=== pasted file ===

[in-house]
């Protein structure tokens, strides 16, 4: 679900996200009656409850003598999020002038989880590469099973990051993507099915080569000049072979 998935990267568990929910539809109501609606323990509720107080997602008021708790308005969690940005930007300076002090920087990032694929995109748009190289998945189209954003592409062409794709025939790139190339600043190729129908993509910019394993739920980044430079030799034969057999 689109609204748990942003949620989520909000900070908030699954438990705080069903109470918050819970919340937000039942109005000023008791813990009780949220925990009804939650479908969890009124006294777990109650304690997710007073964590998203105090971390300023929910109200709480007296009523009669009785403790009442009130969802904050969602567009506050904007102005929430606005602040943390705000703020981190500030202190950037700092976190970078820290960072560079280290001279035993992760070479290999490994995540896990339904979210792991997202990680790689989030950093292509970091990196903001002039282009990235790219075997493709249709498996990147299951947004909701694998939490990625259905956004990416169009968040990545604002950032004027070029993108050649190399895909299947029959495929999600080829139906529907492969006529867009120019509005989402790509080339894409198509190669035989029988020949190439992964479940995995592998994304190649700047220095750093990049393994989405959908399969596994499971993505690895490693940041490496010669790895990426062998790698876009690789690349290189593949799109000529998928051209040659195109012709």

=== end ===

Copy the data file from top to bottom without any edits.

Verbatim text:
[in-house]
């Protein structure tokens, strides 16, 4: 679900996200009656409850003598999020002038989880590469099973990051993507099915080569000049072979 998935990267568990929910539809109501609606323990509720107080997602008021708790308005969690940005930007300076002090920087990032694929995109748009190289998945189209954003592409062409794709025939790139190339600043190729129908993509910019394993739920980044430079030799034969057999 689109609204748990942003949620989520909000900070908030699954438990705080069903109470918050819970919340937000039942109005000023008791813990009780949220925990009804939650479908969890009124006294777990109650304690997710007073964590998203105090971390300023929910109200709480007296009523009669009785403790009442009130969802904050969602567009506050904007102005929430606005602040943390705000703020981190500030202190950037700092976190970078820290960072560079280290001279035993992760070479290999490994995540896990339904979210792991997202990680790689989030950093292509970091990196903001002039282009990235790219075997493709249709498996990147299951947004909701694998939490990625259905956004990416169009968040990545604002950032004027070029993108050649190399895909299947029959495929999600080829139906529907492969006529867009120019509005989402790509080339894409198509190669035989029988020949190439992964479940995995592998994304190649700047220095750093990049393994989405959908399969596994499971993505690895490693940041490496010669790895990426062998790698876009690789690349290189593949799109000529998928051209040659195109012709």